The Next 3 Dividend Dynamos

Pop quiz: Which major event helped some investors to quadruple their returns over the 25-year period from 1929 to 1954?

Ding! Ding! Ding!
You guessed it: the Great Depression.

Wait, huh?
Data from renowned dividend scholar Jeremy Siegel shows that although it took 25 years for the S&P 500 to return to its 1929 levels, those who reinvested their dividends earned a total return of 334%. How did that happen?

As Siegel explains, dividends are "bear market protectors and return accelerators," because falling stock prices lead to higher dividend yields ... and higher dividend yields allow for reinvested dividends to accumulate tons of new shares at lower prices.

And that isn't the only time dividend stocks have boosted returns for investors during bear markets.

For instance ...
When I ran the numbers over the 2000-2002 bear market, I found that dividend-paying stocks outperformed non-dividend-paying stocks by an incredible 47 percentage points on average. Granted, that particular time frame is known for the bursting of the dot-com bubble, when many non-dividend-paying tech companies crashed and burned. But over longer periods, the thesis holds.

In fact, according to research from professors Kathleen Fuller and Michael Goldstein, from 1970 to 2000, dividend-paying stocks outperformed non-dividend payers during down markets by an average of 1.5% per month!

But simply picking the highest-yielding stocks is not a recipe for success. As I've noted in a previous article, high yields often signal danger, and when blowups do occur, the fallout isn't pretty: Companies that cut their dividends in 2008 fell by 57% on average for the year. So it's critical to make sure your yield is safe.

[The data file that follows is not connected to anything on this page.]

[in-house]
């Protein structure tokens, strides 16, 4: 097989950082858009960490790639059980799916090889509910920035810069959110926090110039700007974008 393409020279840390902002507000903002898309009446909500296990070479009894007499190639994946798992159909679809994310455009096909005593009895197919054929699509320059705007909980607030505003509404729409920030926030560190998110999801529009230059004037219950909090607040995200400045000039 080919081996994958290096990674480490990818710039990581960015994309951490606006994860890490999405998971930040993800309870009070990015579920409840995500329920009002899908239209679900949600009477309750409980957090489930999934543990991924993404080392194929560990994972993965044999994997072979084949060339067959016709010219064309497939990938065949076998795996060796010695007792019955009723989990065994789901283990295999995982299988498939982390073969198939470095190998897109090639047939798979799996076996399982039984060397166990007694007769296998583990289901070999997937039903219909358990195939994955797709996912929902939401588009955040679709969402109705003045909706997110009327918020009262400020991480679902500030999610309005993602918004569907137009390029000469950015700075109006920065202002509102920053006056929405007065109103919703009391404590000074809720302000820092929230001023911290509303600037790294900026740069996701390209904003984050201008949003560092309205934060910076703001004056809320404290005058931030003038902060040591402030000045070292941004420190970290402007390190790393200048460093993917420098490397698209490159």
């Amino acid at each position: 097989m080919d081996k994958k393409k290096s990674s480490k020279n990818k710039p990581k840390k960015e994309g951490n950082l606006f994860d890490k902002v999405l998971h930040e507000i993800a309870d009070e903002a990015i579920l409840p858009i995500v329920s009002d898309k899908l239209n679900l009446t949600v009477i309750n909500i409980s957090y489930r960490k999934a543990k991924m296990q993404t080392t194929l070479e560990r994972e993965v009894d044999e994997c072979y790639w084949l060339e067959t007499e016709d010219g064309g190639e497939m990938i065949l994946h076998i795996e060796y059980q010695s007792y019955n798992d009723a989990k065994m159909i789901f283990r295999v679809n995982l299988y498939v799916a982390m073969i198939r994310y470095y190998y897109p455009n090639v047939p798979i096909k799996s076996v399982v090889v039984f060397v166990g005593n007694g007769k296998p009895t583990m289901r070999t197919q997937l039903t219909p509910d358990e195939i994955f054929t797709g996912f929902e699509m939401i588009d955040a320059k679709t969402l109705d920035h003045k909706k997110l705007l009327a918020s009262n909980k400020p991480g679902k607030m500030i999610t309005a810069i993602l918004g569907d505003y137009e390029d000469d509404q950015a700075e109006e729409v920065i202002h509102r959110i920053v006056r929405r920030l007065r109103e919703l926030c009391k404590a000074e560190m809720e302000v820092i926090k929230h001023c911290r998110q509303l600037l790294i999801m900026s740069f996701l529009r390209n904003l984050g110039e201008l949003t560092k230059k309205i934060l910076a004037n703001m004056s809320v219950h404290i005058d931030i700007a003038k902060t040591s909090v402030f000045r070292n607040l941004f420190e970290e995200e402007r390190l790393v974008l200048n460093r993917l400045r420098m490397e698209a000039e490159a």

How you should play it
Last year, our own dividend guru, Motley Fool Income Investor advisor James Early, revealed his basic three-part screen for how to get started researching dividend stocks in a bear market.

I was curious to see how well James' strategy works, so I conducted a study using data from the most recent recession -- which, according to the National Bureau of Economic Research, began in March 2001.

The results were impressive: Stocks with James' criteria that were bought at the beginning of the recession and held for five years -- what I deem a reasonable holding period -- would have netted investors 122% on average, versus just 12% for the S&P 500!

So what were his criteria? James insisted on companies that had:

  • Yields greater than 3%.
  • Dividends that had been increased over the previous 12 months.
  • Growing revenues.

Here's a sampling of some of the stocks that fit those specifications back in 2001 -- even one that had mediocre returns over the five-year period:

Company

Yield

2000 Dividend Growth

2000 Revenue Growth

Return, March 2001-March 2006

Consolidated Edison (NYSE: ED  )

8%

2%

24%

63%

Kinder Morgan Energy Partners (NYSE: KMP  )

15.1%

23%

90%

117%

H.J. Heinz (NYSE: HNZ  )

4.5%

7%

1%

5%